Two rough-and-tumble Polish grifters scam an American widow in 1950s Tel Aviv.
An eclectic novel, this gut punch by the late Polish writer Hlasko (The Graveyard, 2013, etc.) is very much an artifact of its times, but it’s a fascinating fusion of styles and rhythms from the Beat period and a moving play about the sacrifice of one’s dignity. The protagonists are Robert and Jacob, two Polish refugees living day to day in the stark early days of the Jewish state. Robert is the brains of the duo, a ruthless manipulator who plans his scams like Shakespearean dramas; Jacob is the beautiful boy who is starting to question his place in this dark world. “The worst part is that I have to feel ashamed twice….Both before and after the act,” Jacob says. “You’ve got no choice,” Robert responds. “That’s why you’re so tragic. Oedipus plucked his eyes out so he wouldn’t have to see the world. Think in similar terms.” Their modus operandi is defrauding wealthy American women visiting the newly formed country, fueling their binges of drugs, alcohol, violence and vice. Had this been written in America at the same time, we would call it noir, in the vein of Jim Thompson with a touch of Kerouac’s spontaneity. Somehow, Hlasko gives it a more barren, mournful tone, though, and a host of literary influences make this a must-read for scholars of the period. The author was a dissident who raged against conformity, and it’s easy to see the influences of Chekhov and Dostoevsky at play, but the novel most closely resembles The Stranger in both tone and character. A moving introduction by British novelist and journalist Lesley Chamberlain lends insightful context to both this dark, spare novel and the novelist’s own tragic arc.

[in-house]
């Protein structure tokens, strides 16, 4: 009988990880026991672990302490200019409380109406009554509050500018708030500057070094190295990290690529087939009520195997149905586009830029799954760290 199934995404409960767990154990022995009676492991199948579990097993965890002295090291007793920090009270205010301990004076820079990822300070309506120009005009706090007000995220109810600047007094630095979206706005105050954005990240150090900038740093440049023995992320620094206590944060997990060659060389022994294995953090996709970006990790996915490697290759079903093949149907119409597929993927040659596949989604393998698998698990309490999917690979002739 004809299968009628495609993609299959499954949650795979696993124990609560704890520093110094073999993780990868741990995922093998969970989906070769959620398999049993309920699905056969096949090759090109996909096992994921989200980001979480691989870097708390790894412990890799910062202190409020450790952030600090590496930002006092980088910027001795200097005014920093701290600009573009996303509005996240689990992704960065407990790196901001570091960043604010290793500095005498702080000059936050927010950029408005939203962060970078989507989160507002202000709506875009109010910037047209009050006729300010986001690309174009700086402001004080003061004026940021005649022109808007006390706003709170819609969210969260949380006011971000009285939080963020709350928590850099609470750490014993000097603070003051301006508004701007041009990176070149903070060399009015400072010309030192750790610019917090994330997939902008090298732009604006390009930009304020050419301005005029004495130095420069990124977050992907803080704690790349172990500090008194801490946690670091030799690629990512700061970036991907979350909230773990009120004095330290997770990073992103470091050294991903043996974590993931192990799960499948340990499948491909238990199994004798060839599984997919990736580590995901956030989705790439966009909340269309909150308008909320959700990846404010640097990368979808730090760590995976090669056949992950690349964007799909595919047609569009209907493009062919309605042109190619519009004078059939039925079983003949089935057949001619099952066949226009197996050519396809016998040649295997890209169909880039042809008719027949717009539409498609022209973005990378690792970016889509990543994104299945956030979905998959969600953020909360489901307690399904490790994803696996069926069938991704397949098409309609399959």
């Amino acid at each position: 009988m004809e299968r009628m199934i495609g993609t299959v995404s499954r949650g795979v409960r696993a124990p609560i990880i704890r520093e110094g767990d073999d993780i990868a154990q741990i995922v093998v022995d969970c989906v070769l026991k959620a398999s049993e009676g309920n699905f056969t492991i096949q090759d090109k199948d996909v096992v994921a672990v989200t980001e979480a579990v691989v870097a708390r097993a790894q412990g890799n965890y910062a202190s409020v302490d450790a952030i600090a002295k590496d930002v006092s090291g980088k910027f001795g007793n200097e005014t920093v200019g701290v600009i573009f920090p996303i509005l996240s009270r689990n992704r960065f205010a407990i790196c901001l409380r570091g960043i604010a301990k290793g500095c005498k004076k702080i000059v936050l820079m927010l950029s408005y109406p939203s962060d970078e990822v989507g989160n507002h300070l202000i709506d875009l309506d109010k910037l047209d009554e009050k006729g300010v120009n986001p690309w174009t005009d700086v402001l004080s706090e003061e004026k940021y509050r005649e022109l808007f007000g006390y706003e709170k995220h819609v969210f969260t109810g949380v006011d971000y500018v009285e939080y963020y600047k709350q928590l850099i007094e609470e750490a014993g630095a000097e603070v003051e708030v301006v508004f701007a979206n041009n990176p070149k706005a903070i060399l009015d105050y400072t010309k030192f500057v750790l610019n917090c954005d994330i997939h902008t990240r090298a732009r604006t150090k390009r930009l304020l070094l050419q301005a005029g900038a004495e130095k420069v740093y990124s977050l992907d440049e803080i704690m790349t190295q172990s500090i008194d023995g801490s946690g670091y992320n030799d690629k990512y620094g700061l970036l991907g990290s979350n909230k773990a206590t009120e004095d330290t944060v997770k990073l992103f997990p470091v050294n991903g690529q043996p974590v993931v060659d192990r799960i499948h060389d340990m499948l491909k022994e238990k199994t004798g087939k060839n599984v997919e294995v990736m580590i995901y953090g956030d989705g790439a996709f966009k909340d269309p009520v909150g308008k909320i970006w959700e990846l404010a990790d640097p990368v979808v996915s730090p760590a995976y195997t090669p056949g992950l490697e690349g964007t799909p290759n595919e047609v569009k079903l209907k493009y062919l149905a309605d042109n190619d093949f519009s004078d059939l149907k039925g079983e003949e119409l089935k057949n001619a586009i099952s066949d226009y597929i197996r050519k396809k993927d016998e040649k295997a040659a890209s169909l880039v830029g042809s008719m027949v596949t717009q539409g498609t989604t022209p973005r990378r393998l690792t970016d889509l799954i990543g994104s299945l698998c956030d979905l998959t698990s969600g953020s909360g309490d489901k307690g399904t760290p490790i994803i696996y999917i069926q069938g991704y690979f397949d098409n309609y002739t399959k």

A cheerless morality play that is as piercing and compelling as its Western contemporaries.